Except our heroin doesn't come from Afghanistan. It comes from Mexico and South America. Afghani heroin ends up in China, India, Iran, and Russia.


Sun, Jan 20, 2013 : 2:21 a.m.

Did Mr. Schick get a promotion, last time I checked Matt Harshberger was the police chief?

John Counts

Sun, Jan 20, 2013 : 2:09 p.m.

Matt Harshberger is the director of public safety, Gordy Schick is the police chief.


Sat, Jan 19, 2013 : 10:40 p.m.

Legalize drugs and that takes care of that problem...............using that logic you could legalize break-ins also and crime would go away almost entirely.................this is the same logic that states unemployment payments are good for the economy (nancy pelosi) and that the cost curve will go down on health care by adding millions of people into the health care system, cutting medicare, and having otrhers pay for it (Mr. Obama)


Mon, Jan 21, 2013 : 2:04 p.m.

Middle America - you really believe that drugs have no victims? you have no credibility with that statement. You are stating how you wish it was not actually how it is. I don't know the statistics but I would bet that there are more drug related victims thatn home invasions victims anually


Sun, Jan 20, 2013 : 1:51 p.m.

It is PRESIDENT Obama. Not Mr. Obama, President Obama.

Middle America

Sun, Jan 20, 2013 : 6:01 a.m.

Comparing victimless crimes to home invasions makes no sense. How can you not see the immense difference?


Sat, Jan 19, 2013 : 10:18 p.m.

I'd be interested in seeing how many of the "narcotics" violations and drug infractions are just weed busts related to overzealous focus on medical marijuana users or busts on people who don't have the right paperwork for mmj. possession...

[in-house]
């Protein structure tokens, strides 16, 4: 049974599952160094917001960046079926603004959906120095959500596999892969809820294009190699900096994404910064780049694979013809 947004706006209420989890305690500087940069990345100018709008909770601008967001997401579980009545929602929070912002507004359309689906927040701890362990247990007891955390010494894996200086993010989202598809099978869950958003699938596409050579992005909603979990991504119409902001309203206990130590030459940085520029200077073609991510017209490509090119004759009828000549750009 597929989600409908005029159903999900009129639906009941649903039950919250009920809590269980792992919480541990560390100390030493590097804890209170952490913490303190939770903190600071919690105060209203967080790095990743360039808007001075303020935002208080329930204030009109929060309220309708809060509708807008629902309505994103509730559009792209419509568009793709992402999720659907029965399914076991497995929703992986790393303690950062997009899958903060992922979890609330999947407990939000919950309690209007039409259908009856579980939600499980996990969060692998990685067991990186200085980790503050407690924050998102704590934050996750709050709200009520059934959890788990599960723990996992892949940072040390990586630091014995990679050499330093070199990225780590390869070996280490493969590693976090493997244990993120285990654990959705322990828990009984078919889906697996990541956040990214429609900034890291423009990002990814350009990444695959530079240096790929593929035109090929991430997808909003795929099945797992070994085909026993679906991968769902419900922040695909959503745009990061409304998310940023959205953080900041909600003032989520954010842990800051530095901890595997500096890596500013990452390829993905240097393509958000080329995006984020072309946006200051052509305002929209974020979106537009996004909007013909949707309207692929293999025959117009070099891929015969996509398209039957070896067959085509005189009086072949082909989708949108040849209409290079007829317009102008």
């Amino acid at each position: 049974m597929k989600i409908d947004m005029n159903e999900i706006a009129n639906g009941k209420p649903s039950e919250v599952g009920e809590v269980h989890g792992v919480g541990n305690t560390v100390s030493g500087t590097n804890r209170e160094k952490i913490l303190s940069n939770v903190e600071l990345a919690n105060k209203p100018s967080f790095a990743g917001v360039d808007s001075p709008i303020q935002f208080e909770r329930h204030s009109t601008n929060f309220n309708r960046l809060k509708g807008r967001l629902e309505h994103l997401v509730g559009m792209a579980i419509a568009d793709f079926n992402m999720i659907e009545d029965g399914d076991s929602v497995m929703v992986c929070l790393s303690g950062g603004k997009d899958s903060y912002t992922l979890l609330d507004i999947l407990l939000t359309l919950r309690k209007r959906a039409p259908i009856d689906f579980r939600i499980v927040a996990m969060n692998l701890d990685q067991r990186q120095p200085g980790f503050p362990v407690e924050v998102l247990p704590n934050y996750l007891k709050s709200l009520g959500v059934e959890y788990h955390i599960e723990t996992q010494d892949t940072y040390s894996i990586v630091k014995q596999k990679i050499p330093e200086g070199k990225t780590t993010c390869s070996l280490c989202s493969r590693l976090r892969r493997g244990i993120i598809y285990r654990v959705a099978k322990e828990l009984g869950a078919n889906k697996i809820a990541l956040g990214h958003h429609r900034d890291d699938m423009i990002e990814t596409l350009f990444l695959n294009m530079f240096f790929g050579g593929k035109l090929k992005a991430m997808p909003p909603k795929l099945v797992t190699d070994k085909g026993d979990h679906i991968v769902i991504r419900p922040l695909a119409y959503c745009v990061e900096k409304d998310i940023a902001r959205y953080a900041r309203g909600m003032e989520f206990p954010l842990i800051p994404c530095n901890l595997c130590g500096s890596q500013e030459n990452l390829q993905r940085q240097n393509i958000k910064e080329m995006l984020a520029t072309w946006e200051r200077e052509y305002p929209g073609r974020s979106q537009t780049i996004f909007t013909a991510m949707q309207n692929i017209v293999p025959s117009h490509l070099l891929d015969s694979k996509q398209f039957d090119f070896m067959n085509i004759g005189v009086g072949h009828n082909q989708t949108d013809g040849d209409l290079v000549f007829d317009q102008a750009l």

Detached Observer

Sat, Jan 19, 2013 : 10:13 p.m.

There has definitely been a surge of heroin use in this town. I know a couple of people who have been hurt by it.

Basic Bob

Sat, Jan 19, 2013 : 9:55 p.m.

Homicide is back up in 2013. Hopefully it stops at 1.


Sat, Jan 19, 2013 : 9:24 p.m.

Hmmmn...narcotics and breakins...hmmmn Definitely related don'tcha think? Anyway, congrats to Mr. Schick for an overal improvement - at least statistically - in public safety.


Sat, Jan 19, 2013 : 7:04 p.m.

I don't consider a 20% increase in home invasions good news. More drug use, more home invasions.

Rick Stevens

Sat, Jan 19, 2013 : 6:43 p.m.

The statistics would be far more valid if based on a per capita basis. As Pittsfield's population grows then the raw numbers of crimes will also increase. But that doesn't mean much if the population grew much faster. Then again this is just another 're-print' of news prepared by someone else by so I guess we shouldn't expect too much.

John Counts

Sat, Jan 19, 2013 : 10:05 p.m.

I'm not sure what you mean by 're-print' here, Rick Stevens. Pittsfield Township police provided me with the raw data and I crunched the numbers and wrote the story. I do think it would be interesting to factor in population growth and will consider doing it with these types of statistic stories in the future.


Sat, Jan 19, 2013 : 5:08 p.m.

narcotic-related violations and home invasions. REALLY MAKE ME SLEEP WELL. that not good at all. more people are dying of overdoses .

Ricardo Queso

Sat, Jan 19, 2013 : 4:26 p.m.

It would be interesting to see a further breakdown based on either side of Carpenter Road.

Basic Bob

Sun, Jan 20, 2013 : 4:53 a.m.

More than half the people live east of Carpenter. More than half the crime happens here, also. Also I would bet more than half of the police resources are dedicated to the two to three square miles where the majority of people live in the township. Of course you were thinking of something else. The 2011 murder, the knife fight at the Burger King, and the driveway self-defense shooting all happened west of Carpenter Road. Perhaps the higher number of minor crimes reported actually makes the east side safer to live in.